Fayette County


Time crunch moves SPLOST vote to March

A marathon meeting of the Fayette County Board of Commissioners started Thursday evening and stretched into early Friday, totaling five and a half hours and ending at 12:30 a.m. There were plenty of key topics to tackle on lengthy agenda, including what to do with the timeline for a proposed SPLOST vote. Due to concerns that the process might be too rushed, the SPLOST will now be a Special Called Election in March 2017.
“We felt like there was enough concern from meeting with the mayors that it was in our best interests to keep the integrity of the process, be very transparent, and move the election to the March cycle,” said County Administrator Steve Rapson, saying the very compressed time frame they had been working under to get the vote on the November 2016 ballot left questions as to whether or not adequate notice had been published.
The last time a SPLOST vote made the ballot, it failed, but Rapson expressed confidence that this time would be different, largely because of greater cooperation between the county and cities.
“We were pretty much on our own. The municipalities weren’t out there advocating for the county’s SPLOST,” said Rapson, noting that it still nearly passed with 46 percent of the vote. “We’ve got all the municipalities rolling in the same direction now, and that’s radically different. They’re going to be out there getting their voters to approve those infrastructure projects that they feel are critical for their cities to move forward.”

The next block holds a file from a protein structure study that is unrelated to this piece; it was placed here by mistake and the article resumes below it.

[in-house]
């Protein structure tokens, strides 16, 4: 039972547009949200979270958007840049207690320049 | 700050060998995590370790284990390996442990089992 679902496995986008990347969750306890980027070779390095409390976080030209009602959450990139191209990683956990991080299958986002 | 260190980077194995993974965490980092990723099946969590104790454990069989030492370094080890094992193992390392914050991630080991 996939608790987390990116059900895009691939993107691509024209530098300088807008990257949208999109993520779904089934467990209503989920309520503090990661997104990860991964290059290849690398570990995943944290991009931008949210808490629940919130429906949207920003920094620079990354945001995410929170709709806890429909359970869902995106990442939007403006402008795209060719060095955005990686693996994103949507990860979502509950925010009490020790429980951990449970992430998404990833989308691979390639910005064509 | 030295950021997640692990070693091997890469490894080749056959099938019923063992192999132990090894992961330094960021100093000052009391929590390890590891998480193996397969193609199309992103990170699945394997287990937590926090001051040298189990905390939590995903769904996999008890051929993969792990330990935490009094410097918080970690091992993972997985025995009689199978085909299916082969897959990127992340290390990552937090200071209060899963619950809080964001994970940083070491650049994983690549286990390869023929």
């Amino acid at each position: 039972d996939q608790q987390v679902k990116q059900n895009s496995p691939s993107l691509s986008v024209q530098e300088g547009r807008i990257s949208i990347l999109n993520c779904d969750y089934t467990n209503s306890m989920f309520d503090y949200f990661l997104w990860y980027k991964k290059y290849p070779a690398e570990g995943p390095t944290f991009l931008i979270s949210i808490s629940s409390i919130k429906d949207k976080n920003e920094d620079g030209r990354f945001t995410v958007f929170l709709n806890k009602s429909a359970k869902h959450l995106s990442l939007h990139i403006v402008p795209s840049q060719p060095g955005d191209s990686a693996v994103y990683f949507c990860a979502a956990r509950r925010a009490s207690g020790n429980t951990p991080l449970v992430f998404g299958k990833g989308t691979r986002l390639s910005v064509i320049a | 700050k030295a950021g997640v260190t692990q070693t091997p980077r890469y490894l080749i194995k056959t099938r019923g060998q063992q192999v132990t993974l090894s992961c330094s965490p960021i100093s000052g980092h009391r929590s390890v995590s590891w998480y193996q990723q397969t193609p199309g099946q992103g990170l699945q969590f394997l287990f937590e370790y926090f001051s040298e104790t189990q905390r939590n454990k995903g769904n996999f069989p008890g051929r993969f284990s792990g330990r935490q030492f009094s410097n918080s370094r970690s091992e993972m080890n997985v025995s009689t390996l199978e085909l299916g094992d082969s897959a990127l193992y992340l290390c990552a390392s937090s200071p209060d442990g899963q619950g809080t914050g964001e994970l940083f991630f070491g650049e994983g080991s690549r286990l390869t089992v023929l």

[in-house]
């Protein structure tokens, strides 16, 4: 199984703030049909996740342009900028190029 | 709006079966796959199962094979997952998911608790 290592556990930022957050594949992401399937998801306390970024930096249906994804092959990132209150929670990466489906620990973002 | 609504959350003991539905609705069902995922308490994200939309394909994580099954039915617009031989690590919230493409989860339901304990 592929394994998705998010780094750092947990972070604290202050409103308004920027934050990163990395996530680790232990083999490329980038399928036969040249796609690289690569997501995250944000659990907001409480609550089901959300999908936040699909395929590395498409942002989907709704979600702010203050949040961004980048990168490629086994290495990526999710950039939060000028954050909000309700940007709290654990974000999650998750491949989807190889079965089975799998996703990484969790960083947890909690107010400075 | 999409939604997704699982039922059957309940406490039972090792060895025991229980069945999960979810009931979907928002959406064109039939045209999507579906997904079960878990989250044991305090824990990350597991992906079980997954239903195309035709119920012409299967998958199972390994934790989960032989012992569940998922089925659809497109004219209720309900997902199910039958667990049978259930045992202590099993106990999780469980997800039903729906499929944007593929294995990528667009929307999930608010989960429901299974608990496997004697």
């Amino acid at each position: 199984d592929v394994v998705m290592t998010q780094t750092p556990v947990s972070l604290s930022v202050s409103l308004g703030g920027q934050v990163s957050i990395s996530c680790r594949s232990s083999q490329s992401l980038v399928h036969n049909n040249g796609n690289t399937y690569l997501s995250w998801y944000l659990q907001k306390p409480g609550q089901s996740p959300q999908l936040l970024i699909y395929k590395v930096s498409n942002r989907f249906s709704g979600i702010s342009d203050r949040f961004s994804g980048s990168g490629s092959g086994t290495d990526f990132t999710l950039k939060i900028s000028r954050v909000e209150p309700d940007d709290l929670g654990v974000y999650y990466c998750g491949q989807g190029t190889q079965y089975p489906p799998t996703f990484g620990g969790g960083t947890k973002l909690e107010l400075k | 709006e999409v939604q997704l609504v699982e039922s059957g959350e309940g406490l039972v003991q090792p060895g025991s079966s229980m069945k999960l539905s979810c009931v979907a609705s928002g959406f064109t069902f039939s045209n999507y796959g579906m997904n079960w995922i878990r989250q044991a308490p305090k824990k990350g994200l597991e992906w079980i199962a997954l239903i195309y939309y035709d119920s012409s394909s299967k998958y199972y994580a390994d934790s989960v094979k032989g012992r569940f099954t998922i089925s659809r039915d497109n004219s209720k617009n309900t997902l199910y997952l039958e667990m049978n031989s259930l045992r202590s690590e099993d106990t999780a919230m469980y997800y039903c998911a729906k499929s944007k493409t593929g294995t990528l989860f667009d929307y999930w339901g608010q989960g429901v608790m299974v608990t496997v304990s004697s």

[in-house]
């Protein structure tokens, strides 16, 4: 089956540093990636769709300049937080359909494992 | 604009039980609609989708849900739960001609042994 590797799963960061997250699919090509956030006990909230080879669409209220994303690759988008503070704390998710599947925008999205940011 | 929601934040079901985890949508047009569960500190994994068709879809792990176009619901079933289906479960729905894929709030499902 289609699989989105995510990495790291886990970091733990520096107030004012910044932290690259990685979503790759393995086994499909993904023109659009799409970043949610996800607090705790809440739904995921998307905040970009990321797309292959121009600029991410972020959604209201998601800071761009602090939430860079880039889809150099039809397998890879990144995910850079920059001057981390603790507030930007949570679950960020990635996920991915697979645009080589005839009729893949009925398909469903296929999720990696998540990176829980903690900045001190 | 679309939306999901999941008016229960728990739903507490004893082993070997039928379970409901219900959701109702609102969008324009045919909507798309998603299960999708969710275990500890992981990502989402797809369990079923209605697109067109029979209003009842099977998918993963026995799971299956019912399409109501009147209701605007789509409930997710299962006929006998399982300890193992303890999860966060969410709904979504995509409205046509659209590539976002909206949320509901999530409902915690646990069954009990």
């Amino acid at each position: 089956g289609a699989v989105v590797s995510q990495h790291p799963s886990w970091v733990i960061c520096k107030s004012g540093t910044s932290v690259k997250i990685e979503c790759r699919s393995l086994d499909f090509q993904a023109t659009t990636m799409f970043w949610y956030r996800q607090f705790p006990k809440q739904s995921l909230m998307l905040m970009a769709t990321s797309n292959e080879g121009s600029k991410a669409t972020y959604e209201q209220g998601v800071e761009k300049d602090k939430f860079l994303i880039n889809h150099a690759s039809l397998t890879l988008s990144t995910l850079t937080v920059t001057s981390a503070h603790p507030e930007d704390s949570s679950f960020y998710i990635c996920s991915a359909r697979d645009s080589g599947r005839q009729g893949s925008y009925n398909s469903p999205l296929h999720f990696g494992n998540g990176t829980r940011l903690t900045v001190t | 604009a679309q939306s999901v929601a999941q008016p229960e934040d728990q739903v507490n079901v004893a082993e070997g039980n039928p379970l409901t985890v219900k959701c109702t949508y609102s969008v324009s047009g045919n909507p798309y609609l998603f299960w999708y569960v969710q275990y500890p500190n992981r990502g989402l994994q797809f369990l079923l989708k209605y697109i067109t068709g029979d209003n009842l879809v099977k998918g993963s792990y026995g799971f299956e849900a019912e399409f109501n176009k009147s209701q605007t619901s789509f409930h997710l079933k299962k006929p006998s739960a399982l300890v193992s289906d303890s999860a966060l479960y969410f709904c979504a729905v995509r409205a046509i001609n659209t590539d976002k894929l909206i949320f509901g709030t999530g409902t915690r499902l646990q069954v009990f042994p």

Commissioner Charles Rousseau said it would be imperative to educate the voters on how much a SPLOST could benefit the whole county.
“We sold people on voting for us, let’s sell them on what’s good for them. This is good medicine, I think,” said Rousseau, noting that limited resources and, in some cases neglect, have left infrastructure in dire need of repair. “We need to give them the facts of what we’re facing.”
The move to March would pass 4-1, with Commissioner Randy Ognio in opposition because of a likely lower voter turnout then, as opposed to waiting until November 2017.
“Voter turnout is going to be a big issue. It’s going to be the only thing on the ballot,” said Ognio. “There’s no incentive for the voter to go to the polls.”
Ognio’s concerns were echoed by others, but ultimately it was felt that the wait would be too long to delay so far out.
“The consensus (from the municipalities) is the momentum is there,” said Chairman Charles Oddo. “They won’t lose the momentum going to March. They’ll have a tough time keeping it up until the following November.”
The Special Called Election is tentatively scheduled for March 21, 2017.

By Christopher Dunn

Managing Editor Christopher Dunn has been with the Fayette County News since 2011, in addition to running Fayette Victory magazine. He is a graduate of Fayette County schools, as well as a graduate of Georgia State University with a degree in journalism. Follow him on twitter @fayettesports.